Earlier this year Epic Meal Time expanded their channel programming with a new competitive cooking show, Epic Chef. The show has been a massive success with fans and taken the Epic Meal Time brand to new heights. The new series has garnered nearly 6 million views since it's debut in December, leveraging a loyal fan base to try something new. I recently had a chance to interview Epic Meal Time's Harley Morenstein about developing the web series, their creative process and video production. Enjoy with bacon.
ReelSEO Interview with Harley Morenstein
ReelSEO: What was the genesis of Epic Chef? What was your process for developing it as a web series?
Harley Morenstein: It hit me when I was sitting in my hotel room in Toronto watching new food shows that popped up on YouTube, that were clearly produced by high end studios and were definitely trying to capitalize on what Epic Meal Time has done in the online culinary world. I flipped on the television and started watching "Chopped" and "Iron Chef," that's when it hit me. If they're trying to do what we do, lets try and take what they do to the next-level.
Shortly after I brought it to the Collective to co-produce and within four months we filmed and released the entire 10 episode season. Also, we did it for less than the budget of a single, standard television episode.
Here's a look at a recent episode of Epic Chef.
RSEO - Were you cautious to add a new series to your channel? Did you do any test shoots, pilots or "proofs of concept" to get the show perfected?
HM: No. This is the Internet. I believe you do it and if it sucks, accept your failure and move on. In our case we have made an extremely popular online competitive cooking show, but most importantly we've learned from this experience. I emphasized a quick turn around and so we filmed 10 episodes in 5 days. The next season of "Epic Chef" will be the perfected version of what the original was and this is all thanks to the feedback we get from the audience.
RSEO - What is your favorite part of the production process? What is your least favorite?
HM: My favorite part is selecting judges and contestants and pairing them up. We've contemplated letting the audience be a part of that process.
It's a new show so I haven't discovered what my least favorite part is just yet.
RSEO - How technical is the Epic Meal Time team regarding video? What was the first production crew hire you made? What was your main pain point?
HM: Epic Meal Time started as a one camera production (Canon 7D) and I would sit and edit every video. About halfway in to the second year I hired Dave Heuff to start editing the videos since it had become too time consuming for me. Dave (he eats in some videos with a knife and fork) was hired as an editor and cameraman after a few trial runs with some people that just couldn't cut it. Editing pun by the way. Now Epic Meal Time is filmed with two 5Ds, one on a tripod and the other with Dave.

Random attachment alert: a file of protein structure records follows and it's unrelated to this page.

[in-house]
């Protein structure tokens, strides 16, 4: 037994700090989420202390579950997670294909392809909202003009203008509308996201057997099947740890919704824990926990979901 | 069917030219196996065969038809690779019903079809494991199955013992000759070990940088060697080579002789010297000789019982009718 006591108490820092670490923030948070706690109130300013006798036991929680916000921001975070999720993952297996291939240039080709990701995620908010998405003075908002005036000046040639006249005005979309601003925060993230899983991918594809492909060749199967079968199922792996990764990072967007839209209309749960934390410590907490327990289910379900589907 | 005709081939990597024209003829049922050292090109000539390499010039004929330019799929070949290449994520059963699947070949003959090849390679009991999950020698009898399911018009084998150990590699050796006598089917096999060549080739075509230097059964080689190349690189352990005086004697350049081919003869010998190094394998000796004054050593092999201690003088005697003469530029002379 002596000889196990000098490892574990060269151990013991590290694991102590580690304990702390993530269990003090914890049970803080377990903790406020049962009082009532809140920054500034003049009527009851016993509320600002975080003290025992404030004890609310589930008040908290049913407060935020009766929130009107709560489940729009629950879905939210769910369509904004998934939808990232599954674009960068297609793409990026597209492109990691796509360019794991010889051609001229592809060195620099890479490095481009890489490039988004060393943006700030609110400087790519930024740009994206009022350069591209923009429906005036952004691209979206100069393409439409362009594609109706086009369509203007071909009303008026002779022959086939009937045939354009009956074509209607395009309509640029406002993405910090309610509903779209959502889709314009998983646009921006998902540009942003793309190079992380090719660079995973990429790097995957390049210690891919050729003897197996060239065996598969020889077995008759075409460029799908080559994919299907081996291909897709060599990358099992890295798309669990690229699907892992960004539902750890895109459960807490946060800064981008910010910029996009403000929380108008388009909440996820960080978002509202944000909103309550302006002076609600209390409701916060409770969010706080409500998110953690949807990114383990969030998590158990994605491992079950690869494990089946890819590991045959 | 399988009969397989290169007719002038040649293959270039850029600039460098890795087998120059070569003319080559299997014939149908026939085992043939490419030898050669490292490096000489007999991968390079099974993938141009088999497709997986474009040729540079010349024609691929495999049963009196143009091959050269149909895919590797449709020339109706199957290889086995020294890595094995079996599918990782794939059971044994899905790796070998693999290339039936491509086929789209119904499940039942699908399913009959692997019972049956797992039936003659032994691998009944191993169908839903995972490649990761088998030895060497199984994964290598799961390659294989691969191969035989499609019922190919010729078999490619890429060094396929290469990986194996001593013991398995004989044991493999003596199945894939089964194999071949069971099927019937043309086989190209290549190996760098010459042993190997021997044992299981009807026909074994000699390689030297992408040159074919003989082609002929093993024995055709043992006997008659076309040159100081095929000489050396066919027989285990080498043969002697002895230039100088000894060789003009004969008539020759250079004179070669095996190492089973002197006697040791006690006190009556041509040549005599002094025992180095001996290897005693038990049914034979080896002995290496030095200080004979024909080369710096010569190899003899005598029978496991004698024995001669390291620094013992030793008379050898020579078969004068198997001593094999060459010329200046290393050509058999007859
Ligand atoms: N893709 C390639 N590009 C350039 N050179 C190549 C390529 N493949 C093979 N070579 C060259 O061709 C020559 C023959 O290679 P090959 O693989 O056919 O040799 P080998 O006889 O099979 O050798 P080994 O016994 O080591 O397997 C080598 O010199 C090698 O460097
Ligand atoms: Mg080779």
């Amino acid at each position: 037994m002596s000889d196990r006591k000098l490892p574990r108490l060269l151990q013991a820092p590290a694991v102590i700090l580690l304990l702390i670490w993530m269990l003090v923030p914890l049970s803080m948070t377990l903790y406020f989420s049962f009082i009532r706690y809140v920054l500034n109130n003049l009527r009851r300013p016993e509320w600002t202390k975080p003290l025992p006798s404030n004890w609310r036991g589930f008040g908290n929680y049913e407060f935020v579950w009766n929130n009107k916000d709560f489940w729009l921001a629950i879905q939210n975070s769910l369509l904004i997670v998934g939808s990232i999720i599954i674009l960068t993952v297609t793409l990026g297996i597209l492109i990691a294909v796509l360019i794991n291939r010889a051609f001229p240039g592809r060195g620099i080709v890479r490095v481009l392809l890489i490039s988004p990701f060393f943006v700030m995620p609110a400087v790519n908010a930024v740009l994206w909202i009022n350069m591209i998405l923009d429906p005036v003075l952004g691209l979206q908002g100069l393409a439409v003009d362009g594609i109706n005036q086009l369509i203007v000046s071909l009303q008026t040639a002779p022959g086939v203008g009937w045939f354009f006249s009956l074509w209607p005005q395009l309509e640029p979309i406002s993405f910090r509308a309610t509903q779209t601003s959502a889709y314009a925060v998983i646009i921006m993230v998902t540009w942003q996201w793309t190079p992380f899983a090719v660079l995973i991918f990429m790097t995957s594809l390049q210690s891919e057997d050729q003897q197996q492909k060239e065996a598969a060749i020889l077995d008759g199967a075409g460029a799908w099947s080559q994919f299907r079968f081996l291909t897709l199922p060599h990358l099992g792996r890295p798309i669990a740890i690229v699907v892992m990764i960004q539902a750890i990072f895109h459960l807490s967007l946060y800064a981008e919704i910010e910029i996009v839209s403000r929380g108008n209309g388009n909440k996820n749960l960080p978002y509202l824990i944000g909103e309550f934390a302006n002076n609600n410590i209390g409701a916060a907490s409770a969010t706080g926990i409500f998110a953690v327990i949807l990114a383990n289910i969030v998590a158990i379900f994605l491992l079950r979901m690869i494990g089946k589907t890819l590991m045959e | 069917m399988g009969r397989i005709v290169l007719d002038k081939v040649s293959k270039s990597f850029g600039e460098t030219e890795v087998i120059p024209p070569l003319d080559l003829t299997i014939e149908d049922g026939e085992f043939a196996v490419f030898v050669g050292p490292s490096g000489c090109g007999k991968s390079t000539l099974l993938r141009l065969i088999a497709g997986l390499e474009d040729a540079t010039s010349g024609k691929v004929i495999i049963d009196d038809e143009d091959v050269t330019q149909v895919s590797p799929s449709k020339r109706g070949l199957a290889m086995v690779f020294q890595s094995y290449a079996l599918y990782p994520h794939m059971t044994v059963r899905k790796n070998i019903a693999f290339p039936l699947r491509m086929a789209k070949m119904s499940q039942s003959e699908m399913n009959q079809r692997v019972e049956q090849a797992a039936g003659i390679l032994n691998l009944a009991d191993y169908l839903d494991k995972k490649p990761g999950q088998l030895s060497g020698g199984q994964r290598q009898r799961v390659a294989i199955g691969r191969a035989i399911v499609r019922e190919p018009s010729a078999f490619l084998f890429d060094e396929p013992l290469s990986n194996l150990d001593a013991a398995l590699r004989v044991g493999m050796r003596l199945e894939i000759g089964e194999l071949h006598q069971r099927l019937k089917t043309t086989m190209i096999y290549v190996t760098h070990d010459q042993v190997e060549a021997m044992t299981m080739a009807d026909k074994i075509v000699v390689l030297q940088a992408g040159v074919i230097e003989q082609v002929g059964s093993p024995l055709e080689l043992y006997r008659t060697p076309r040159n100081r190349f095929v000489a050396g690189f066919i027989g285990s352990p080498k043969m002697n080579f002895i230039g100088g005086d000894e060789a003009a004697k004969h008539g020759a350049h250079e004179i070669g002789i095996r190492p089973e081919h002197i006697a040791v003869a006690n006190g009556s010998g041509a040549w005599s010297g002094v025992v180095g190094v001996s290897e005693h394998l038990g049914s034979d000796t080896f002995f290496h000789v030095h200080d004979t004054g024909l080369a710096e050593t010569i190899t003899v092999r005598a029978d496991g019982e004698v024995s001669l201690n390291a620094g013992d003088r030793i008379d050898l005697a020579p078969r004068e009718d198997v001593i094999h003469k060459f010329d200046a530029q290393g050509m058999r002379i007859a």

We are essentially a two man production team in terms of video. Although there is a lot of production in regards to the food.
RSEO - Do you have "craft services" on your sets? What is typically served?
HM: No. Our Craft Services is essentially everything we are cooking. We always get extra and cook a whole bunch throughout the day. There is always 3-4 plates of bacon or candy bacon for people to pick at as well.
RSEO - For Epic Meal Time, what's the creative process for deciding what the next episode should be? Is there a method to the Epic-ness? What % of the recipe is carefully thought out vs. improvised?
HM: Everyone and their mothers submit ideas to Epic Meal Time. I sift through a master list of about 400 meal ideas constantly to place them in the calendar. Is there a holiday coming up? Lets do it! Did something huge happen in media? Lets consider it. Super Bowl? No doubt.
Josh and Ameer, who cook most of the food, will usually collaborate on how this will be created at which point I step in to make it 'stupid' and ensure it has that ridiculous vibe.
We always improvise and always switch it up last minute. Josh and Ameer are constantly in to last minute additions or modifications.
Here's a tentpole programming episode from the Super Bowl:
RSEO - What do you believe has had the greatest impact for growing your audience?
HM: Consistent upload. We were fortunate to have our videos go viral right from the first episode. I just made sure we kept uploading week after week on the same day to capitalize on that.
RSEO - Epic Meal Time has been insanely consistent with the weekly show, what has been the most challenging part in delivering this?
HM: The most challenging part is I can't film and cook and host the meal. We work on a team schedule so everyone can be a part of it and contribute to the final product. So making sure we can all come together to make it happen has been one of the trickier parts of the creation process.
RSEO - Who has been your favorite guest on Epic Meal Time (or Epic Chef)?
HM: We've had the likes of Tony Hawk, Deadmau5, Duff Goldman, Jamie Oliver, Kevin Smith and many other incredible people. There is no way I'd be able to choose my favorite guest or collaborators.
RSEO - Epic Riddle Time: You're trapped on a deserted island in the South Pacific with a briefcase of bacon. You get 1 weapon/tool and 1 unlimited supply of another food - what do you choose? (note: the island may or may not have additional native wildlife and hostiles)
HM: A sword and unlimited pizza. With the sword, I can defend myself without worry of ammo and I can hunt for pizza toppings. The bacon will be used to barter with the hostiles until I am close enough to them to overthrow their regime of the island and become the supreme pizza commander.
A big thank you to Harley "Sauce Boss" Morenstein and Epic Meal Time for answering our questions, and Kavi Halemane at The Collective for making this possible. Come back next week for more Web Series School!
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